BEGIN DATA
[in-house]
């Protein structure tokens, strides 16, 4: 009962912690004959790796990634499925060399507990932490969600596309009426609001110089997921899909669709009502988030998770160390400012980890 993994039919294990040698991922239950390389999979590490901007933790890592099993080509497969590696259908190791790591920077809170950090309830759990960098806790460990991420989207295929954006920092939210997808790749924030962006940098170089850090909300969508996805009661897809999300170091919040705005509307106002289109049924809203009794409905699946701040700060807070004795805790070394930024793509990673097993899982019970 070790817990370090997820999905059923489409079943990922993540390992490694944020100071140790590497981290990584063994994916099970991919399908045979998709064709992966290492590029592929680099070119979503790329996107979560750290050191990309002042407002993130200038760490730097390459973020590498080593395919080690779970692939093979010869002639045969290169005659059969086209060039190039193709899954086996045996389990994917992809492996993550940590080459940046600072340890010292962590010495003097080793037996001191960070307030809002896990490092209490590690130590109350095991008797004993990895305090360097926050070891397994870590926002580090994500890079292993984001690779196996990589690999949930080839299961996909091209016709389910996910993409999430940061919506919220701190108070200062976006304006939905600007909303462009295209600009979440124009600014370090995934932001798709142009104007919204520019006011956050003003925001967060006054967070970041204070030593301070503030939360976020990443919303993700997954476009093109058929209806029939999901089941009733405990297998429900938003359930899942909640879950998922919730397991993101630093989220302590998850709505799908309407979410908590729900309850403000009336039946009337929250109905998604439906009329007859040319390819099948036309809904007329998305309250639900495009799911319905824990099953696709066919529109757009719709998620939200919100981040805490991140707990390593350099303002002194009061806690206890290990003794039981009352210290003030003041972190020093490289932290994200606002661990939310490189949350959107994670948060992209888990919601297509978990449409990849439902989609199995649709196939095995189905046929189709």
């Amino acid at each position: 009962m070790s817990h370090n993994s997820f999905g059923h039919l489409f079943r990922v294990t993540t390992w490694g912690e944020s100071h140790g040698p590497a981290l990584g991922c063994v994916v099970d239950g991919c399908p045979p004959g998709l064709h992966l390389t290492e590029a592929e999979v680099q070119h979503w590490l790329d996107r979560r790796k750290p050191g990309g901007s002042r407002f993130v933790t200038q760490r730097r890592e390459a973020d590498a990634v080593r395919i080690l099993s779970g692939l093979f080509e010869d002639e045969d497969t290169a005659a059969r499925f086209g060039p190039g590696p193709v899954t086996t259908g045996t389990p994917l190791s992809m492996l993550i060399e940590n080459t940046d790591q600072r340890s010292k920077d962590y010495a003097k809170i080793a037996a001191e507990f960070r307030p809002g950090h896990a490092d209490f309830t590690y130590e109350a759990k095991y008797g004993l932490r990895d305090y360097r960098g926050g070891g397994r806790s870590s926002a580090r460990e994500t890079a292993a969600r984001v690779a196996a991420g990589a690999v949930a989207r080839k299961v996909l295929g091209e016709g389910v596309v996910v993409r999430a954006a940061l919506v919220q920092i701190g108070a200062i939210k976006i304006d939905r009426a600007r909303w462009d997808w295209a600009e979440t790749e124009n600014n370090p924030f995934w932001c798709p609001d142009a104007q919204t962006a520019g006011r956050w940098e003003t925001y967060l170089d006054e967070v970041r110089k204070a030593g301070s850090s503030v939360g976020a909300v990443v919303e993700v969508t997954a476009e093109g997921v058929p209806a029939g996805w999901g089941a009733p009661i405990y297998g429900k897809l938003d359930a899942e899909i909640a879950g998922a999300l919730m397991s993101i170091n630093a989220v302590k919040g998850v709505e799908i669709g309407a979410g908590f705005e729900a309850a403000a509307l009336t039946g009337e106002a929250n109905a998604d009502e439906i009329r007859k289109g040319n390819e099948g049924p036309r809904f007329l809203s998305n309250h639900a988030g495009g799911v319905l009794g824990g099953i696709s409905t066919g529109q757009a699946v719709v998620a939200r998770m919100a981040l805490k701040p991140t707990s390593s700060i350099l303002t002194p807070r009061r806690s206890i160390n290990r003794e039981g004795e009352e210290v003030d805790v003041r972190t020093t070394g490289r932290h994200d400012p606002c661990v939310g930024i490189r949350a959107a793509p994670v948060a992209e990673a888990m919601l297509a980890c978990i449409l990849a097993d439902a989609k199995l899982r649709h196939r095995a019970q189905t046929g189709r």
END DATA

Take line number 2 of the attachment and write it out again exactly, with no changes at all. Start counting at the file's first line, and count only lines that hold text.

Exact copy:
């Protein structure tokens, strides 16, 4: 009962912690004959790796990634499925060399507990932490969600596309009426609001110089997921899909669709009502988030998770160390400012980890 993994039919294990040698991922239950390389999979590490901007933790890592099993080509497969590696259908190791790591920077809170950090309830759990960098806790460990991420989207295929954006920092939210997808790749924030962006940098170089850090909300969508996805009661897809999300170091919040705005509307106002289109049924809203009794409905699946701040700060807070004795805790070394930024793509990673097993899982019970 070790817990370090997820999905059923489409079943990922993540390992490694944020100071140790590497981290990584063994994916099970991919399908045979998709064709992966290492590029592929680099070119979503790329996107979560750290050191990309002042407002993130200038760490730097390459973020590498080593395919080690779970692939093979010869002639045969290169005659059969086209060039190039193709899954086996045996389990994917992809492996993550940590080459940046600072340890010292962590010495003097080793037996001191960070307030809002896990490092209490590690130590109350095991008797004993990895305090360097926050070891397994870590926002580090994500890079292993984001690779196996990589690999949930080839299961996909091209016709389910996910993409999430940061919506919220701190108070200062976006304006939905600007909303462009295209600009979440124009600014370090995934932001798709142009104007919204520019006011956050003003925001967060006054967070970041204070030593301070503030939360976020990443919303993700997954476009093109058929209806029939999901089941009733405990297998429900938003359930899942909640879950998922919730397991993101630093989220302590998850709505799908309407979410908590729900309850403000009336039946009337929250109905998604439906009329007859040319390819099948036309809904007329998305309250639900495009799911319905824990099953696709066919529109757009719709998620939200919100981040805490991140707990390593350099303002002194009061806690206890290990003794039981009352210290003030003041972190020093490289932290994200606002661990939310490189949350959107994670948060992209888990919601297509978990449409990849439902989609199995649709196939095995189905046929189709």